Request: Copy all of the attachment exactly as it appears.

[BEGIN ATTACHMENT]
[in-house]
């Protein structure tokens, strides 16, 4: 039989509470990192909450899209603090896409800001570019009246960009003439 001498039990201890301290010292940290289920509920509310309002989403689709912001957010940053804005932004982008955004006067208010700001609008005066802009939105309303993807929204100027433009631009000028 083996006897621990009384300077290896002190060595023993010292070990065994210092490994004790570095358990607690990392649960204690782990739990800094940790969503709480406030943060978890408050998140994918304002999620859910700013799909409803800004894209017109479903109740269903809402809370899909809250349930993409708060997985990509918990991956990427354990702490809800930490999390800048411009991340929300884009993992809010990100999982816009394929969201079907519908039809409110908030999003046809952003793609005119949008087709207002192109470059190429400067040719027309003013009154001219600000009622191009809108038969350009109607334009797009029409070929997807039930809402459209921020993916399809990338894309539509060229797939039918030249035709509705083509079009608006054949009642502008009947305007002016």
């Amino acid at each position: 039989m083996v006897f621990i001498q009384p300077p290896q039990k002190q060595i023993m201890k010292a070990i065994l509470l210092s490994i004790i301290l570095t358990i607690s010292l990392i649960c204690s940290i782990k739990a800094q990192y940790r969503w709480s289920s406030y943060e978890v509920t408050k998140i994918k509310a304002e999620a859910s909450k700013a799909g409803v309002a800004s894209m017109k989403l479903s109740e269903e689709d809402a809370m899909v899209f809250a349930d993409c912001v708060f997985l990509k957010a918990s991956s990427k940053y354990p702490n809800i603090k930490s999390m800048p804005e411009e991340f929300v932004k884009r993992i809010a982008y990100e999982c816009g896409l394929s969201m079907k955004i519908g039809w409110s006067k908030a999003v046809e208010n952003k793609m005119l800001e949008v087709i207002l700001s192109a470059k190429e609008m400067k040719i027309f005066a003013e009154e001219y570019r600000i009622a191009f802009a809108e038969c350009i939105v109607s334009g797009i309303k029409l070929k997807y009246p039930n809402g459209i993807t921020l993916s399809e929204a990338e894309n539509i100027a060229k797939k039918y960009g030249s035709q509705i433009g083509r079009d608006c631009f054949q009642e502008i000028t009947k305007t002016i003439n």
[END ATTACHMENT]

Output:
[in-house]
């Protein structure tokens, strides 16, 4: 039989509470990192909450899209603090896409800001570019009246960009003439 001498039990201890301290010292940290289920509920509310309002989403689709912001957010940053804005932004982008955004006067208010700001609008005066802009939105309303993807929204100027433009631009000028 083996006897621990009384300077290896002190060595023993010292070990065994210092490994004790570095358990607690990392649960204690782990739990800094940790969503709480406030943060978890408050998140994918304002999620859910700013799909409803800004894209017109479903109740269903809402809370899909809250349930993409708060997985990509918990991956990427354990702490809800930490999390800048411009991340929300884009993992809010990100999982816009394929969201079907519908039809409110908030999003046809952003793609005119949008087709207002192109470059190429400067040719027309003013009154001219600000009622191009809108038969350009109607334009797009029409070929997807039930809402459209921020993916399809990338894309539509060229797939039918030249035709509705083509079009608006054949009642502008009947305007002016």
């Amino acid at each position: 039989m083996v006897f621990i001498q009384p300077p290896q039990k002190q060595i023993m201890k010292a070990i065994l509470l210092s490994i004790i301290l570095t358990i607690s010292l990392i649960c204690s940290i782990k739990a800094q990192y940790r969503w709480s289920s406030y943060e978890v509920t408050k998140i994918k509310a304002e999620a859910s909450k700013a799909g409803v309002a800004s894209m017109k989403l479903s109740e269903e689709d809402a809370m899909v899209f809250a349930d993409c912001v708060f997985l990509k957010a918990s991956s990427k940053y354990p702490n809800i603090k930490s999390m800048p804005e411009e991340f929300v932004k884009r993992i809010a982008y990100e999982c816009g896409l394929s969201m079907k955004i519908g039809w409110s006067k908030a999003v046809e208010n952003k793609m005119l800001e949008v087709i207002l700001s192109a470059k190429e609008m400067k040719i027309f005066a003013e009154e001219y570019r600000i009622a191009f802009a809108e038969c350009i939105v109607s334009g797009i309303k029409l070929k997807y009246p039930n809402g459209i993807t921020l993916s399809e929204a990338e894309n539509i100027a060229k797939k039918y960009g030249s035709q509705i433009g083509r079009d608006c631009f054949q009642e502008i000028t009947k305007t002016i003439n």